Kids Bake-Off Shows

Lounge By sweetideas Updated 17 Feb 2016 , 11:11pm by -K8memphis

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sweetideas Posted 25 Nov 2015 , 8:32pm
post #1 of 10

My dd is very interested in wanting to be on a cooking show.  My question is, how on earth do these kids get so good?  I don't even know how to confit fish, but these 9 year olds  How do you allow kids in your kitchen?  I always seem too busy to allow them, and she obviously wants to learn.  I cannot find kids cooking classes anyplace, either.  Not even Michaels has anything but cupcake decorating.  LOL.  She's more interested in cooking camp, I think, (She's 7)

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littlejewel Posted 25 Nov 2015 , 10:45pm
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I would think the kids on the shows parents and/or grandparents are professionals, they have to learn from somewhere. Where do you live? I live near Chicago  and they have a few places that have kids cooking classes.

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costumeczar Posted 29 Nov 2015 , 1:46pm
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The kids on those shows seem like they're a bunch of little smartmouths, too. That kind of kid probably has parents who have told them that they love to cook and fawn over everything they do, like the ones who tell their kids they love to swim and sign them up for ninety swim camps. The kid doesn't know any better, and since they're getting praise for it they'll go along with it whether they like it or not. Until they get to an age where they say no, I'm not doing this anymore, thanks anyway.

I'd be willing to bet they've been trained by the parents to cook since they were really little, which just means that the parents have a lot of time on their hands. I have no doubt that they also give them a lot of behind-the-scenes tips and help on those shows that we don't see on camera, if the "reality" of them is anything like cake show reality!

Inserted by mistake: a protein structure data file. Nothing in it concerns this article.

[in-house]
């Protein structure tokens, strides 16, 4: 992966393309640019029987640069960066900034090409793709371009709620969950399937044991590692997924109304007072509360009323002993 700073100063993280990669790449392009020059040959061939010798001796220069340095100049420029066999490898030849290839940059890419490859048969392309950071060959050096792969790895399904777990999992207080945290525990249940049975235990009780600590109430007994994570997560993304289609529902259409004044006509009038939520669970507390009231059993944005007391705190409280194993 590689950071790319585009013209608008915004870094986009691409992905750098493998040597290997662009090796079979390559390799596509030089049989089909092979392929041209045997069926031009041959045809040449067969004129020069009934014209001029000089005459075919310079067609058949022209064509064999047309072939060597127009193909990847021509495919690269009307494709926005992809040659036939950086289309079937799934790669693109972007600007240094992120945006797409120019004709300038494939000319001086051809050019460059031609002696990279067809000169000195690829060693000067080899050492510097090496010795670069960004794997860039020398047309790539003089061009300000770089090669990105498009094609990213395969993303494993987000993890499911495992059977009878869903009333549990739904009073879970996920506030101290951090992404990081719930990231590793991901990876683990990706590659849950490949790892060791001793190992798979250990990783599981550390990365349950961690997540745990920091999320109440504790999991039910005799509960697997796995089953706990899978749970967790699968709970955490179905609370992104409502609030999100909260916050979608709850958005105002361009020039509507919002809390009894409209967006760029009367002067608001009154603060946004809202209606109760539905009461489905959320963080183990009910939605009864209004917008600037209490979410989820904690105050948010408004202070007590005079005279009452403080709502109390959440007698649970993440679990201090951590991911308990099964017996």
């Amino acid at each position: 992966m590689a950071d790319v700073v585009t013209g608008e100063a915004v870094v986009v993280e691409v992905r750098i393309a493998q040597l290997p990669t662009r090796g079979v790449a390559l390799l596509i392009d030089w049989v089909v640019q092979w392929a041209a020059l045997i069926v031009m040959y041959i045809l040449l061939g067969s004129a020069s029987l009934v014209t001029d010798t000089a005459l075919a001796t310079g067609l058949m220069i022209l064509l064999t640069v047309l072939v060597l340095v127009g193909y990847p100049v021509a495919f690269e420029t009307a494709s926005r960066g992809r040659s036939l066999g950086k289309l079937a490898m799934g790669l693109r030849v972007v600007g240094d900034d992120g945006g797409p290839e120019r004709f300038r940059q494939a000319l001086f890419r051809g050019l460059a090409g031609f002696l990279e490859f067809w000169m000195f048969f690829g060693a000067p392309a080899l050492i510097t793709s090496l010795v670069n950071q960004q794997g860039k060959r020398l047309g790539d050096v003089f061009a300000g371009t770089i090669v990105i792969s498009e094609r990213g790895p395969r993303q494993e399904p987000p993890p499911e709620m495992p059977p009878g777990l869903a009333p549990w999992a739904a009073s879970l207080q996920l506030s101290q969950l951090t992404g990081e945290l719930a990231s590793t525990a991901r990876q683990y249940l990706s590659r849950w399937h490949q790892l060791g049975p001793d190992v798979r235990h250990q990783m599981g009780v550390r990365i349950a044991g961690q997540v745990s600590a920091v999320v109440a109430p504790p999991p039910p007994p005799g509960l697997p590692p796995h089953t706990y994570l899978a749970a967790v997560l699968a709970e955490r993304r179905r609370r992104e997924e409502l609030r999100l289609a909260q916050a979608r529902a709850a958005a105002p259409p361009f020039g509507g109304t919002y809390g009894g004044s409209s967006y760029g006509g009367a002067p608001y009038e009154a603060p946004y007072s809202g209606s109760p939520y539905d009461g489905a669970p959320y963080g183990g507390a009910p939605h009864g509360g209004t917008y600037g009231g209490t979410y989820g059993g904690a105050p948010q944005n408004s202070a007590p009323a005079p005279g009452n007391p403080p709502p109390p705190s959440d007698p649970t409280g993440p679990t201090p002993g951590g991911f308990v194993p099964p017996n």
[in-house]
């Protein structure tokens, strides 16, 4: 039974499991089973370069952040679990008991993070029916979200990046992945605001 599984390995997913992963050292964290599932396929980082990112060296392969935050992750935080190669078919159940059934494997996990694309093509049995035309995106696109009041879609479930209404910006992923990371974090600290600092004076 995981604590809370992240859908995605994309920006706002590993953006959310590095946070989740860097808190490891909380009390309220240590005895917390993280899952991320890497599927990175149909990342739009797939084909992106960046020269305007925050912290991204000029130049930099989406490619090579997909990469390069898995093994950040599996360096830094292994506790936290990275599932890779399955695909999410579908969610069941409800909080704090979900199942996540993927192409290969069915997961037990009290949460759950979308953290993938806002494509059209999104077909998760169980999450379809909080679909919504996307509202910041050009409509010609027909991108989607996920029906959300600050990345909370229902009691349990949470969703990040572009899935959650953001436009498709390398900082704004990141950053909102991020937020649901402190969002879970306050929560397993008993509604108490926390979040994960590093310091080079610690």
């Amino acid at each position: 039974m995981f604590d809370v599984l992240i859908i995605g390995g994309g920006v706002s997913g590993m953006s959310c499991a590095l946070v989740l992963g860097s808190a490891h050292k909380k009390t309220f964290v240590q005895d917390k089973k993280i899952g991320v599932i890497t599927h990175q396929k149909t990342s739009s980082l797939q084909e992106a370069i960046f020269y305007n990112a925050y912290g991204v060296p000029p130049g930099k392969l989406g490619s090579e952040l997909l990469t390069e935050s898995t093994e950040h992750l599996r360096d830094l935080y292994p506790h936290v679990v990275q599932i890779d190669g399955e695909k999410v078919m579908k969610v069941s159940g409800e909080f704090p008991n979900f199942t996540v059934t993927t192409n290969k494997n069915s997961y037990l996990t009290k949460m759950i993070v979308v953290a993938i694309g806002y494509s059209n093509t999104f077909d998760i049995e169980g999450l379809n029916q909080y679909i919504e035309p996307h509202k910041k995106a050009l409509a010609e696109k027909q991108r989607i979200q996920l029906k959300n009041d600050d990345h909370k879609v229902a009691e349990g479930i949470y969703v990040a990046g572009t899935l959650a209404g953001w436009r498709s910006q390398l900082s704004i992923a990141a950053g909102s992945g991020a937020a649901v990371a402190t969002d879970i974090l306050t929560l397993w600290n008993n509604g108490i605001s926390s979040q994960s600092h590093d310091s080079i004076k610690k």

Maybe you could get a basic cookbook and learn some techniques with her. When you make dinner have her help you, and she might decide that she either loves it or it's too much work. My daughter says she doesn't want to decorate cakes because it's too much work, so she's seen the truth!

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sweetideas Posted 9 Dec 2015 , 6:04pm
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Thanks.  We live in metro Detroit, and there's not much around.  One college is offering a 2 hour class that I signed her up for.  I realize that I need to allow her to help more, I  feel bad because between homework and my job, dinner is usually rushed  and I don't let her help much because it takes too long.  I need more patience.  :)  She begged for a chef hat for Christmas. 

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-K8memphis Posted 10 Dec 2015 , 12:01am
post #5 of 10
i feel your pain -- after i had my son -- i did not let my kids help me because i shared all the same things you listed plus he was hyperactive and i wanted the cake door closed firmly -- i did not need any well-intentioned unauthorized 'help' -- 
now they're all grown and they are both great in the kitchen both savory and pastry wise but the disconnect i started never really developed into as much as would like it to be -- we've collaborated some though
so my advice in the 'here-take-my-advice-i'm-not-using-it' category is try to include her/them more -- maybe have a special time set aside and yes be ridiculously patient -- they are more than painfully slow as can be -- really difficult to insert these lessons into a viable schedule -- maybe pick projects that have lots of steps where it can be set aside repeatedly and worked on over a period of time --